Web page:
* * *

That Saturday evening, after the Nativity fast had begun, she heard a rustling sound and the murmur of hushed voices coming over the hill.

What did these people want? She set aside the embroidered skirt she was making and looked back into the house. Her father was out drinking again, and Stana had taken her baby for a walk. The house was empty, but it did not seem so dark anymore. In the last few days, smiles and laughter had returned to the farm. Stana had come alive again, caring for her child with the sweetest devotion. The child was already growing fatter, losing the look of an old man. He had even begun to smile, his little fists swinging dangerously through the air.

What did these people want with her family? Why wouldn’t they leave them alone to bear their crosses as best they could?

As they grew nearer, Nada saw that they were carrying a body, the body of a thin girl. The widow Miliza was holding a tiny bundle of wet linen in her arms.

“No,” Nada whispered, shaking her head. “No, no, no.”

She ran to her sister and grabbed her body. The villagers released her, and she sagged in Nada’s arms. “What happened? What have you done to her? You have killed her! You hard-hearted bastards have killed her! Are you happy now? Are you content? Have you had your revenge on my family?”

The widow shook her head. “Nada, she drowned her baby and herself this afternoon. In the Morava River. Rade found their bodies downstream. Now she is truly damned. And the baby will never be baptized. I am sorry, Nada. I am truly sorry.”

“You! You have killed her! You are responsible. All of you and your cold, unforgiving hearts. May God punish you for your cruelty! May he curse you with plague! And that fiend Joachim! Where is he? Is he among you? Why is he ashamed to show his face? Why, I ask you? Why isn’t he carrying the body of the girl he murdered? Why didn’t he drown himself with his lover and his bastard?”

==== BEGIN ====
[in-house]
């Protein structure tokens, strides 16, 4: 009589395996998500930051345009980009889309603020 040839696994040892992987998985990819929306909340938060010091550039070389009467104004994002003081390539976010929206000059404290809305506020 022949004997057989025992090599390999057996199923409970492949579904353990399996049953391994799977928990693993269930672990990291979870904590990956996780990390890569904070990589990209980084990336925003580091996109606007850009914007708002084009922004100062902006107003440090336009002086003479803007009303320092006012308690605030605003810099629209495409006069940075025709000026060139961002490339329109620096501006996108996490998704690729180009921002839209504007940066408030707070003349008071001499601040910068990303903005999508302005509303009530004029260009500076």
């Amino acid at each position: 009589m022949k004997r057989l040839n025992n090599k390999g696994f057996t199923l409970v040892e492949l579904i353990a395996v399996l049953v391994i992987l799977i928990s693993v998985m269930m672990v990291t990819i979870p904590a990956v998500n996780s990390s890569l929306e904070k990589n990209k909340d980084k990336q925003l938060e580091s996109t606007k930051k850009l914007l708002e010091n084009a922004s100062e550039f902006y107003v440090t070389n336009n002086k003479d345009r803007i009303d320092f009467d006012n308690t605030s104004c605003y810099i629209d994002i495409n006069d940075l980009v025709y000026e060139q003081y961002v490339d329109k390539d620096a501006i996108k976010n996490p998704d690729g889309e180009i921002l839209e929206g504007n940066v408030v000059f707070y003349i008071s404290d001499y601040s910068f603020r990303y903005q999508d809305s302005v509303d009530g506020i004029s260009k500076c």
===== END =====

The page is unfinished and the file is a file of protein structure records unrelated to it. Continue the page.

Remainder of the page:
The villagers picked up Stana’s limbs again and pulled the limp girl from Nada’s arms. She placed herself in front of them and held out her arms. “No! You will not bring their bodies into my house! They are polluted! They are foul! You will not contaminate my home! You will not pass this threshold with their bodies.”

“But where, Nada, where should we put them?” Rade, the young servant of the hadnack, the military administrator, said, “We cannot simply lay their bodies in the field for the dogs, can we? Where else can we lay them?”

“Have mercy! Please, Nada,” Miliza begged. “Have mercy on your sister. Have mercy on the child. Have mercy on us. We don’t know what else to do. We don’t know where to take them.”

She did not say yes; she did not say no. They pushed passed her and laid the dripping girl and the wet bundle of linen on Nada’s bed. On her own bed! Nada was so shocked that she couldn’t speak. They turned to look at her as if they expected her to say something, but what could she say?

“I . . . must . . . I must empty the water from every cup, jar and basin. Yes, everything must be emptied. I must cover the mirror so their spirits do not see their own reflections and get trapped here in this house. Trapped! Open the windows so they can find their way out. Oh God, open the shutters! Quickly, open the shutters! Let their spirits out! Oh, please God, let them out!”

But the villagers shook their heads and filed out quietly.

Eventually, Nada did everything herself. As usual, as always, she was the one responsible, yes, the one responsible. She was the one who had to carry the whole dead weight of the whole damn world.

When she had opened the windows and covered the tarnished brass mirror and emptied every vessel and checked the house twice and checked it again, she dropped down in the dirt and watched the fire die.

* * *

Much later, her father staggered home. He took the news calmly, nodding once, then picked up a hoe. They buried them on the far side of the fence. There would be no consecrated ground for a suicide and an unbaptized babe.

(Part 3: The Visitation)